Church and Politics 1929
CAN THE CHURCH KEEP OUT OF POLITICS?
MUST POLITICS BE GIVEN OVER TO THE DEVIL, so far as the Church is concerned? Or should the Church enter the devil’s own parish, as some are apt to characterize the field of politics, and fight him on his chosen field? The question has long been a matter of dispute among theologians, and between theologians on the one side and laymen on the other.
Among the latest advocates of confining the ministry to the spiritual field is Dr. Caleb R. Stetson, rector of Trinity Episcopal Church in New York, quoted in these pages August 24. Dr. Stetson, it will be recalled, urged that the Church should concern itself with the spiritual welfare of the individual and not with political activity. Now comes the Pittsburgh Christian Advocate, asking why the Church should not concern itself with both? “They are not exclusive of one another,” says this Advocate, “The Church ought to cultivate, of course, the personal character of its members, but that does not make its political activity impossible, or its social responsibility less heavy. We had supposed that this was a commonplace of present-day religious work.” How, we are asked, is a Church that refuses to turn its thought and time to such subjects as “world peace, disarmament, the liquor traffic, and other nefarious kinds of business, the soul-cramping conditions under which many men, women and children labor, the causes of blighting poverty and despair under which multitudes struggleâ€”how is a Church that ignores these problems, whose solution is so vital to human happiness, to defend its character as a Christian institution? ” As the Pittsburgh weekly sees it:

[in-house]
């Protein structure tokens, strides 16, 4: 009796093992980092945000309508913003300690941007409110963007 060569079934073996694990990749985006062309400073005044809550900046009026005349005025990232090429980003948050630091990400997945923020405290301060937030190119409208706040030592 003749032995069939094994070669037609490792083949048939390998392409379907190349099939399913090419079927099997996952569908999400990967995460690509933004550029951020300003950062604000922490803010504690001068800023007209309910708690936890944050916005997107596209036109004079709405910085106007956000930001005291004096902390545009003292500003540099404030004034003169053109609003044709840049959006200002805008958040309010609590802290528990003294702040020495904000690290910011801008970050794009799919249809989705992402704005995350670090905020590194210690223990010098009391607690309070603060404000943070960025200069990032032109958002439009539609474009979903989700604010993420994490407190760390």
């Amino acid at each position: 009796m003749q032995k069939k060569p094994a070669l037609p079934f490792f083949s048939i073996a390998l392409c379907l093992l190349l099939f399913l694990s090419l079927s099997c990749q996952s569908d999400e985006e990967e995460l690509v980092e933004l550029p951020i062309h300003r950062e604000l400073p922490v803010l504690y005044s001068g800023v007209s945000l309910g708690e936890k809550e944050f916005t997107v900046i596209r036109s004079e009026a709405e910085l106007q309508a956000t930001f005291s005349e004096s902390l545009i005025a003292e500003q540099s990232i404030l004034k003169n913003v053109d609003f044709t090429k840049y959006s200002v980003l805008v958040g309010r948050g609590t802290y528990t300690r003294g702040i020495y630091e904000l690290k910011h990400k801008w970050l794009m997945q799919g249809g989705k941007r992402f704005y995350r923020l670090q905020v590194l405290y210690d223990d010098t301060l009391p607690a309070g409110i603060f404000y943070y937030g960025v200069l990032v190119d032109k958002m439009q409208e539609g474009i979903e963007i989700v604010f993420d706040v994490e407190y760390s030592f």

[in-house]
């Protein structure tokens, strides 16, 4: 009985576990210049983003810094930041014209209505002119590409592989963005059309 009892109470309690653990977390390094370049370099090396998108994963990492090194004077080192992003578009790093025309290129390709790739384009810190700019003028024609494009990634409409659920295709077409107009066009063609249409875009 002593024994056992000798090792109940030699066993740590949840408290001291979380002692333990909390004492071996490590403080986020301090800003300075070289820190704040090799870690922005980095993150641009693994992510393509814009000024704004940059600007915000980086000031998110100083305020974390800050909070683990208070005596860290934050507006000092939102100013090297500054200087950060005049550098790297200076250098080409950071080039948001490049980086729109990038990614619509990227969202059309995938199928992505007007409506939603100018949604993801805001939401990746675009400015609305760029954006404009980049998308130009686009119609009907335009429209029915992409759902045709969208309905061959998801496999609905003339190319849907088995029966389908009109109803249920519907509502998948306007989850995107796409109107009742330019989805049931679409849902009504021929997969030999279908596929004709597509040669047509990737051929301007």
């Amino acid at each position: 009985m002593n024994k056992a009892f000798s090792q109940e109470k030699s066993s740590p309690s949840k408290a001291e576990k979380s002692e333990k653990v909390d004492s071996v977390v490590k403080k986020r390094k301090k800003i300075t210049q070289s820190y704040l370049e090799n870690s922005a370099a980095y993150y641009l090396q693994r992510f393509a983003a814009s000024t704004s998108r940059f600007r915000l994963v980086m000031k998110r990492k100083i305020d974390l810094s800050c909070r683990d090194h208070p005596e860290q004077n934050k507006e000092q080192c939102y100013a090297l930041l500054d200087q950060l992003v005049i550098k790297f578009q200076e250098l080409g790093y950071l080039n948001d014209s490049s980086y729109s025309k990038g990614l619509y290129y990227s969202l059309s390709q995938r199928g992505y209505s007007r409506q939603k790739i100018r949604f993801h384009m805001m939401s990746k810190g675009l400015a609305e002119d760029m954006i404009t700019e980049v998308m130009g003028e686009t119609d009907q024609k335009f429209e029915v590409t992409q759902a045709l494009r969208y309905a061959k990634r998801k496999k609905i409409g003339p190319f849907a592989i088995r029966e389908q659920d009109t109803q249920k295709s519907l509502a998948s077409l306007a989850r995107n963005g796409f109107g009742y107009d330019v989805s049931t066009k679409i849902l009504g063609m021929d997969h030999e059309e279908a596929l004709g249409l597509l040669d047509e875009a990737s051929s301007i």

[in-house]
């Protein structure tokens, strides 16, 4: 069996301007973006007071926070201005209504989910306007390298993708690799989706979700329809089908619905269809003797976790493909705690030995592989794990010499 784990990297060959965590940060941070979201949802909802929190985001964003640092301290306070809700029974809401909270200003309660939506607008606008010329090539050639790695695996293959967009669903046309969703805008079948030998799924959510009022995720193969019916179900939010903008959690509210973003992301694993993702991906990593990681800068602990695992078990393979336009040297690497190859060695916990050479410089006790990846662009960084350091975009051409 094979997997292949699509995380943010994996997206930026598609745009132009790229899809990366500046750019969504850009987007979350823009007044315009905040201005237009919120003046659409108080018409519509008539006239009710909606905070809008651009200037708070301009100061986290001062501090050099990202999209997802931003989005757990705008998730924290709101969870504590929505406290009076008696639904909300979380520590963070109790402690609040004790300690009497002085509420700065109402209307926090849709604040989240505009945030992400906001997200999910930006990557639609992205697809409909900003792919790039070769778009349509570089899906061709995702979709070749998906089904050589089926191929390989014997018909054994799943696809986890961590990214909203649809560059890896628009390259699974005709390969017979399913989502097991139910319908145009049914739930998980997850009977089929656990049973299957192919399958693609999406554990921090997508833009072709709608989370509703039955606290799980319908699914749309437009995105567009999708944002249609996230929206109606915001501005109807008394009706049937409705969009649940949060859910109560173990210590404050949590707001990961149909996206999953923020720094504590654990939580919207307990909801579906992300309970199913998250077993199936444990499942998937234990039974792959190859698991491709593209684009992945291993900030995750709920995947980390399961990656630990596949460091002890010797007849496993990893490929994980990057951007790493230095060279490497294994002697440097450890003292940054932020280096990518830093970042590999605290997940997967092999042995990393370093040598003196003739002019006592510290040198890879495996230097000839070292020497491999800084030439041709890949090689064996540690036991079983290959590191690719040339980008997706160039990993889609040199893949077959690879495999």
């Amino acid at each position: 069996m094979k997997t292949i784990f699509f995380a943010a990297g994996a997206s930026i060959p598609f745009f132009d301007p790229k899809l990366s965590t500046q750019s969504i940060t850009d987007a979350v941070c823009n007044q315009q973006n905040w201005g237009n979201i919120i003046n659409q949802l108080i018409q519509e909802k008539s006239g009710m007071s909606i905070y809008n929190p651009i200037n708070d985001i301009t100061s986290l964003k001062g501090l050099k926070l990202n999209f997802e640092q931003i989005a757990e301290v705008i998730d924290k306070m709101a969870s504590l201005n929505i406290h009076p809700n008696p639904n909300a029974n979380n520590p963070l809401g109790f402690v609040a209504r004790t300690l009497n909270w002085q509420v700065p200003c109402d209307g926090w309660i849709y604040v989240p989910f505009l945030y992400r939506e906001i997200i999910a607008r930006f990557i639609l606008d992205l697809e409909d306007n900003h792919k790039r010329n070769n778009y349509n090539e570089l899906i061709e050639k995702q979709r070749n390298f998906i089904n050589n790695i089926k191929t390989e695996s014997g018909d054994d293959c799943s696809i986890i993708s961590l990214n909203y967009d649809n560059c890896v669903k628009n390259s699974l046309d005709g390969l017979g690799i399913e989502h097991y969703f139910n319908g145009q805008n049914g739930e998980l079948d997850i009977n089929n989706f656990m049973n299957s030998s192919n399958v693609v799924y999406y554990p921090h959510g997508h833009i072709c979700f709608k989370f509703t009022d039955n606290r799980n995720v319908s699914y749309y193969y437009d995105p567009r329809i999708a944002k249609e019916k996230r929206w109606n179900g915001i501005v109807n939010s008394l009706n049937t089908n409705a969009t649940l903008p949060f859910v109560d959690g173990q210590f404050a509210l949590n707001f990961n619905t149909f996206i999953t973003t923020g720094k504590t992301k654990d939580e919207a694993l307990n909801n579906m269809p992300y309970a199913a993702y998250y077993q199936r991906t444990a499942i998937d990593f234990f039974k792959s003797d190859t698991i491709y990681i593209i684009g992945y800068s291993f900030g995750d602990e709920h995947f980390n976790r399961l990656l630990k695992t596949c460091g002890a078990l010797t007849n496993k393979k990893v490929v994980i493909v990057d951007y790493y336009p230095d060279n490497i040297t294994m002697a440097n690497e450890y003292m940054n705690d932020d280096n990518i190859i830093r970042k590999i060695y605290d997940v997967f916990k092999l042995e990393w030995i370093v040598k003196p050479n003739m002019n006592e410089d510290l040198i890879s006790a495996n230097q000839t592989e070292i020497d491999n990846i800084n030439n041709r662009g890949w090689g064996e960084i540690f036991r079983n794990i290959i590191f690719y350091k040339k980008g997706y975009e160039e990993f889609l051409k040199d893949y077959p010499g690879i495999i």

“We are in a world where public conditions, social systems, political acts and international relations affect for weal or wo the life of every individual. The Church wants, we may fairly say, the life of every individual to be the best and happiest possibleâ€”every individual, Christian or non-Christian, church member or outsider, worthy or unworthyâ€”every human being, no matter where. The Church has the power, through political and social action that is perfectly legitimate and Christian, through stirring public sentiment and creating international brotherhood, through encouraging law enforcement and rebuking the forces of injustice, to save and bless the individual.
“This is not only the business of the Church; it is her glory. Statesmen, publicists, writers, labor leaders, passionate lovers of humanity, who are mostly indifferent or antagonistic to the Church, snatch away the wreath that Christ offers His Church. The multitudes will always look with larger hope to these secular forces than to an institution, however holy it may call itself, that has only a parish instead of a world for its field.”
Source: The Literary Digest, October 5, 1929